David Cameron’s proposed immigration laws criticised by UN ~ Hayley Dixon, The Telegraph.
A document released from the office the UN high commissioner for refugees claims that genuine asylum seekers could be damaged by the proposed rules.
David Cameron’s proposed immigration laws could stigmatise foreigners and create a “climate of ethnic profiling”, the UN refugee agency has said.
The immigration bill could deny housing to those in desperate need and damage communities, according to a highly critical document from the office of Antonio Guterres, the UN high commissioner for refugees.
The commission has expressed concern that legal refugees and asylum seekers will get caught up in the proposed new laws, which are designed to crack down on illegal immigrants.
In a briefing note to MPs about the paper, seen by the Guardian, the agency states that the provisions “appear likely to result in asylum seekers, refugees and beneficiaries of subsidiary protection being stigmatised in the public mind and in their being denied access to housing and bank accounts.”
They warn that the measures “could contribute toward a climate of misunderstanding and ethnic profiling” which in the long term could prove detrimental to social cohesion”.
The UN also called on the international community to offer not only humanitarian aid for refugees, but also resettlement opportunities outside the country, and Labour is urging the Government to accept 400-500 Syrians, including torture victims, women and girls at high risk and people with family links to the UK.
After the report was released, Labour called on the Government to take in hundreds of Syrian refugees fleeing the fighting which has ravaged the Middle Eastern state for almost three years.
But ministers insist that Britain can best help by providing funds to assist those affected by the long-running civil war both inside Syria and in neighbouring states like Jordan, Lebanon, Turkey and Iraq.
The Home Office said Britain’s £500 million of official aid to Syria was the UK’s largest ever response to a humanitarian crisis, almost equalling the total given by the other 27 EU countries combined. Some £217 million is being spent inside Syria and £236 million in neighbouring countries.
Shadow Home Secretary Yvette Cooper said that Britain should join some 16 nations, including the USA, France and Germany, which have agreed to allow a total of more than 10,000 Syrians to move to their countries.
Ms Cooper told The Independent: “We should be rightly proud of our humanitarian aid effort and the generosity of the British people. But we should also do our part, alongside other countries within the UN’s programme, to provide a safe haven for some of the most vulnerable Syrian refugees fleeing this murderous conflict.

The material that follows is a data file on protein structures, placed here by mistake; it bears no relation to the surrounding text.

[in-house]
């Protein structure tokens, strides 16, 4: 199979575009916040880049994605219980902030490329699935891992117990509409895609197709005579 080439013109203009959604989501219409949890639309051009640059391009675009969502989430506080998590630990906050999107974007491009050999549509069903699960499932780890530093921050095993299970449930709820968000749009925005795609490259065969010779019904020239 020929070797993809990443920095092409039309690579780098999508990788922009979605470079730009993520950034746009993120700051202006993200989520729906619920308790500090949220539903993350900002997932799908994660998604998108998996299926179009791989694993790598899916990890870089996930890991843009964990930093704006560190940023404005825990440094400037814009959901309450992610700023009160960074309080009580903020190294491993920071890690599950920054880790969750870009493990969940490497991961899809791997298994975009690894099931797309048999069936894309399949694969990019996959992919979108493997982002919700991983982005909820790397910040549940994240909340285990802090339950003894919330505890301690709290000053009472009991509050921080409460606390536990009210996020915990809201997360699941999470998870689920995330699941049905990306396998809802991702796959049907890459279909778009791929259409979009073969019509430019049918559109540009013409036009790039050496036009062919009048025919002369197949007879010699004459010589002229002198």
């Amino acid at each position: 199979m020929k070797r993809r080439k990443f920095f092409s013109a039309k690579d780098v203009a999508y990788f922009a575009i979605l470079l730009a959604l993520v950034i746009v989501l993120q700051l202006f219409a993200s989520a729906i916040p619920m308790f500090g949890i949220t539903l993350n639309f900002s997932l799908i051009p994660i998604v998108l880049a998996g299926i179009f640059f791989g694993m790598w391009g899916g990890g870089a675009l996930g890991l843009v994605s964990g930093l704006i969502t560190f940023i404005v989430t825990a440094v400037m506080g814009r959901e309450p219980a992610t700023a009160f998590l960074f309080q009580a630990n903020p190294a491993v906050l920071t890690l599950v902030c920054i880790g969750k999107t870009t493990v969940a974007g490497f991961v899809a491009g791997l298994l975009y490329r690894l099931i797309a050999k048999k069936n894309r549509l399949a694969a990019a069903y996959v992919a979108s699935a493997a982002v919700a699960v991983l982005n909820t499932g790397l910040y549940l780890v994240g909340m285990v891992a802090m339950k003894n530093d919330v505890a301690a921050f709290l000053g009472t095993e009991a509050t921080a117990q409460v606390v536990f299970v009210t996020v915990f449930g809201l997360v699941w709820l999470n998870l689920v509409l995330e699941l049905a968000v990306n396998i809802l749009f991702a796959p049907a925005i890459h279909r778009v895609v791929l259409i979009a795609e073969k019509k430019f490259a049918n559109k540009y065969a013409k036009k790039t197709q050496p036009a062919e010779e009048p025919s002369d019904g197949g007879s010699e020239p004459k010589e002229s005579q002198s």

“The British Government cannot turn its back on these people. It is our moral duty to respond to the UN’s call for help for Syrian refugees – just as our country has helped those fleeing persecution for hundreds of years.”
Australia is understood to be planning to take in 500 Syrians for permanent resettlement and Sweden 400, while Germany will allow 5,000 temporary “humanitarian admissions” and France 500. The US has not set an upper limit.
The Refugee Council said only about 0.1% of Syrians displaced by the fighting have found refuge in the UK, and is urging people to send a message to Prime Minister David Cameron that “we must play our part in providing a safe haven for the most vulnerable fleeing the war”.
Antonio Guterres, the UN High Commissioner for Refugees, has said: “It is not only financial, economic, and technical support … which is needed.
“It also includes receiving through resettlement, humanitarian admission, family reunification or similar mechanisms, refugees who are today in the neighbouring countries but who can find a solution outside the region.”
Immigration minister Mark Harper insisted that the Government is “committed to playing a leading part in the international relief effort”.
In a letter to the Labour MP Meg Hillier, Mr Harper said the UK was contributing £400,000 to a £10.5 million European Union regional development and protection programme.
“I believe such initiatives should be our focus, rather than the resettlement or providing ‘humanitarian evacuation’ to displaced Syrians – initiatives which provide only limited relief to the neighbouring countries given the overall scale of the crisis they are facing,” he wrote.
“I do not oppose other states choosing to offer humanitarian admission or resettlement to displaced Syrians. However, in my view, this should not be the focus of activity at present and is not the best way for the UK to make a difference.”
- ‘No room at the inn’: Britain says no to Syria’s refugees (independent.co.uk)
- By the numbers: UN’s Syrian refugee appeal (+video) – Christian Science Monitor (csmonitor.com)
- UK immigration bill could create ‘climate of ethnic profiling’ – UNHCR (oddonion.com)
- David Cameron acting shortsightedly over immigration, says Lech Walesa (theguardian.com)
- Importing Jihad: US will allow thousands of Syrian Refugees into the United States (atlasshrugs2000.typepad.com)
- David Cameron: ‘Mandela set an example’ (disclose.tv)
- 20% people in Lebanon are Syrian refugees: UNHCR (theiranproject.com)
- UNHCR receives €63 million for Syrian crisis from EU (unhcr.org)
- David Cameron’s proposed immigration laws criticised by UN (telegraph.co.uk)
- UN makes record Syria appeal to avert ‘greatest humanitarian crisis in history’ (telegraph.co.uk)